Georg Friedrich Haas – Limited Approximations (2010)

for 6 micro-tonally tuned pianos and orchestra (2010)

Played by: Akiko Okabe, Pi-Hsien Chen, Christoph Grund, Florian Hoelscher, Julia Vogelsänger & Sven Thomas Kiebler – Piano

SWR-Sinfonieorchester Baden-Baden und Freiburg
Conducted by Sylvain Cambreling

Georg Friedrich Haas was born in 1953 in Graz, a city in the east of Austria. His childhood was spent in the mountainous province of Vorarlberg, on the Swiss border. The landscape and the atmosphere of the place have left a lasting impression on his personality. The atmosphere was marked not so much by natural beauty in the accepted sense of the word. Rather, Haas experienced the mountains as a menace; he felt closed in by the narrow valley where the sun rarely penetrated. Nature for him represented a dark force. The composer adds: “Just as important for me was the experience of being an outsider: unlike my younger siblings, I never learned to speak the local Alemannic dialect. [source]

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Georg Friedrich Haas – In Vain (1st Dark Section) (2002)

Georg Friedrich Haas: In Vain (1st Dark Section)

Georg Friedrich Haas (born 16 August 1953 in Graz, Austria) is an Austrian composer of spectral music. [source]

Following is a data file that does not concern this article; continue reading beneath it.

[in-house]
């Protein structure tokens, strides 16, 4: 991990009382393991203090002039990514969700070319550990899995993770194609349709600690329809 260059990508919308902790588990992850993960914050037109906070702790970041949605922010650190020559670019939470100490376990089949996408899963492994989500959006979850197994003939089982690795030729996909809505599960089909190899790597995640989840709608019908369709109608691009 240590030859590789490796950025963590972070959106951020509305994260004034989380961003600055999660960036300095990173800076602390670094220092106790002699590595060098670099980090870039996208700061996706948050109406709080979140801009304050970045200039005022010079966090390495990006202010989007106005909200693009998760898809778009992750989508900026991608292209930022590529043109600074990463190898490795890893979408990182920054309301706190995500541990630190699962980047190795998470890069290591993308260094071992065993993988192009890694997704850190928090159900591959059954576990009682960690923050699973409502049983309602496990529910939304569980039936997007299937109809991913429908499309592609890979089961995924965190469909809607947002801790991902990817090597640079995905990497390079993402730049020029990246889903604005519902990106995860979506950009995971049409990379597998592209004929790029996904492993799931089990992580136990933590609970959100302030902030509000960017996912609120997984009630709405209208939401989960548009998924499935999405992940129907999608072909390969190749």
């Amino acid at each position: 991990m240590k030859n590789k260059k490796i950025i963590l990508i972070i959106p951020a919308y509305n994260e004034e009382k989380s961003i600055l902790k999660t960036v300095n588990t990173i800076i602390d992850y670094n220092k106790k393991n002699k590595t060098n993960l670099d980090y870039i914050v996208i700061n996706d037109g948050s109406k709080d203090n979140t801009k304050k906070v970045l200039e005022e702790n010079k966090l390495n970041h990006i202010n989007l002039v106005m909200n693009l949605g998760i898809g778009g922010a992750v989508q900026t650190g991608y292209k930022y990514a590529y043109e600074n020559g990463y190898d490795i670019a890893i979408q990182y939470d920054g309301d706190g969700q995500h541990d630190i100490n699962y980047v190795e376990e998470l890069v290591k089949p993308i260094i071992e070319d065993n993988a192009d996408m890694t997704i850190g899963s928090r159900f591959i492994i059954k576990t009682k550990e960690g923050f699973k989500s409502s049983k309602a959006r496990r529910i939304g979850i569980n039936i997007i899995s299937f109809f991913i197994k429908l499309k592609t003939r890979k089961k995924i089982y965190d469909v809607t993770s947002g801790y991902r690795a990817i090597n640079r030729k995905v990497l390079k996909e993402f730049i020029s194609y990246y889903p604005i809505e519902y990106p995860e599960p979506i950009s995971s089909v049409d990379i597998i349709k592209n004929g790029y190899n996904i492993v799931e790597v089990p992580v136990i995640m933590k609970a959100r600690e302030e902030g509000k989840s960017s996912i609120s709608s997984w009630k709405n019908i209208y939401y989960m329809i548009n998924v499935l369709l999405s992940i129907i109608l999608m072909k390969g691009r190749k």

Composition for 24 Instruments
Album: In Vain
Released on Kairos Records
Composed by: Georg Friedrich Haas
Performed by: Klangforum Wien Ensemble
Conductor: Sylvain Cambreling
Genre: Classical
Style: Avantgarde, Microtonal

This composition has been conceived to be performed in a specific light environment of the concert hall, changing gradually as the movements of the composition unfold. This is the first dark section, after the opening movement in which the lights are gradually turned down signaling a shift in the atmosphere while the instruments abandon equal-tempered tuning and follow the overtone series. The section is primarily comprised of a series of duos (one string instrument and one wind instrument), whose entrances are overlapped and chained together. The duos begin on a unison pitch, but the string instrument immediately slides the pitch up or down by a half step, concurrently overtaking the corresponding woodwind in volume. This section is performed in complete darkness as the performers have memorized the score. As this section reaches its ending the concert hall lightning gradually increases while the piece continues to the next movement.
There are two dark sections on the entire composition while the first (this one) is meant to be played in complete darkness, the second dark section is played in dark while there are strobes of flashing light through its duration.
Dark Sections:
First Dark Section: 5’30″
First Dark Section Ends: 11’02″
Second Dark Section: 42’15″
Strobe Flashes Begin: 48’20″
Second Dark Section Ends: 56’35″

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